President Donald Trump will meet with Russian President Vladimir Putin again in November, national security adviser John Bolton said Tuesday after meeting with Kremlin officials.
According to Bolton, the two leaders plan to meet when they are in Paris on Nov. 11, where they will mark the the armistice of World War I.
The comments came after Bolton met with Putin and other top Kremlin officials following Trump’s announcement that he would withdraw from the Intermediate-Range Nuclear Forces Treaty. The landmark accord was brokered by Ronald Reagan and Mikhail Gorbachev to address the threat of nuclear weapons.
We’re going to terminate the agreement,” Trump said Saturday. “We’re going to pull out.”
Trump’s announcement has triggered fears of a nuclear arms race.
The president has met with Putin several times since taking office, including in the now-infamous Helsinki summit in July, during which he cozied up to the Russian strongman. It was there that he appeared to accept his denials of interference in the 2016 election, and also entertained a proposal to turn over a former American ambassador and others involved in enacting the Magnitsky Act — international sanctions loathed by the Kremlin.
Trump, who has pushed for a warmer relationship between Washington and Moscow, faced a firestorm of criticism for his performance in Helsinki. But Trump defended himself, countering that his “good relationship” with the strongman was a positive and that his performance in the summit was an example of strong “diplomacy.”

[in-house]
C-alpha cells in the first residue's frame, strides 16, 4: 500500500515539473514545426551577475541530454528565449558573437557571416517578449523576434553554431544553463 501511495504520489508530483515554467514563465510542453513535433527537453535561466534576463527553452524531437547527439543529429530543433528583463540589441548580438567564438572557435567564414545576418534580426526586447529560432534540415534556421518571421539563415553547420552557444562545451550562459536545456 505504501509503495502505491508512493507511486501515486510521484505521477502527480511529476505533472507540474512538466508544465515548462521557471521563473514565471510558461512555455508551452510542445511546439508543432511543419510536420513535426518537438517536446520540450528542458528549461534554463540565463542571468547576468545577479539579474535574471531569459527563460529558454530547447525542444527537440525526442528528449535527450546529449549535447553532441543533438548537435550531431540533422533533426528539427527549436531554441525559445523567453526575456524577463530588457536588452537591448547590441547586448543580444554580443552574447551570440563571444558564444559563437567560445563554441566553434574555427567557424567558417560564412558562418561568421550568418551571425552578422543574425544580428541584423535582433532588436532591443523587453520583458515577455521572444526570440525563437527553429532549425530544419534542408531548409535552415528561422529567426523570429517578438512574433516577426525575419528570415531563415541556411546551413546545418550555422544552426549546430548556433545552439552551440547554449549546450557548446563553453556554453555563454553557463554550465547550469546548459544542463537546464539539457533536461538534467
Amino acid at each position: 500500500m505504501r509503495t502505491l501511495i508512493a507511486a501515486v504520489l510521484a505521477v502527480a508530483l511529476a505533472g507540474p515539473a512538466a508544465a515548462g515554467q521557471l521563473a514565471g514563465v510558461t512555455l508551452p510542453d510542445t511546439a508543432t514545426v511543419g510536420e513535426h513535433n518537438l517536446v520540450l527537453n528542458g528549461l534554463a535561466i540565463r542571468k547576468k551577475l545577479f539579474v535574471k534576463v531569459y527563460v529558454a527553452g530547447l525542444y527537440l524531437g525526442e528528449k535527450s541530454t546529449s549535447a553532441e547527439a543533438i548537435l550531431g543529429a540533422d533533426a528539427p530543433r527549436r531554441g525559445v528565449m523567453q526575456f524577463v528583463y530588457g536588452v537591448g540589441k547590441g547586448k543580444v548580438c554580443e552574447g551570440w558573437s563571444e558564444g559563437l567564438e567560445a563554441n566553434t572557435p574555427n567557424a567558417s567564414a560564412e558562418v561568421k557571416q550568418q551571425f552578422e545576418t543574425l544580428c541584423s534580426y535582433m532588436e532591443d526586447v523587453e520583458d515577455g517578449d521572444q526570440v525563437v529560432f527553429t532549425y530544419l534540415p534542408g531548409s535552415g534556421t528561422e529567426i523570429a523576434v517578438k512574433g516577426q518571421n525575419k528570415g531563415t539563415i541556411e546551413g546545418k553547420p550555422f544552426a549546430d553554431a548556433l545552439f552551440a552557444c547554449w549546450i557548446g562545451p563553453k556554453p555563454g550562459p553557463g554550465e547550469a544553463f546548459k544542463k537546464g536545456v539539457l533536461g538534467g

Trump has been at the center of an FBI investigation into his campaign’s ties to Russia. Robert Mueller, the special counsel leading the probe, is expected to issue his findings on questions of collusion and obstruction of justice after the midterm elections.
Bolton claimed in an interview on Monday that Moscow’s interference didn’t have a major impact on the 2016 election, and said he told his Russian counterparts that they shouldn’t attempt to meddle again “because you’re not advancing Russian interest.”
Another Trump-Putin meeting has been anticipated since July, when the White House announced that the president had invited the Russian strongman to visit Washington in the fall — a move that apparently took key members of the Trump administration by surprise.
Trump tweeted at the time that a second meeting would allow the two leaders to “start implementing some of the many things discussed” at the first summit.
“There are many answers, some easy and some hard, to these problems,” Trump tweeted. “But they can ALL be solved!”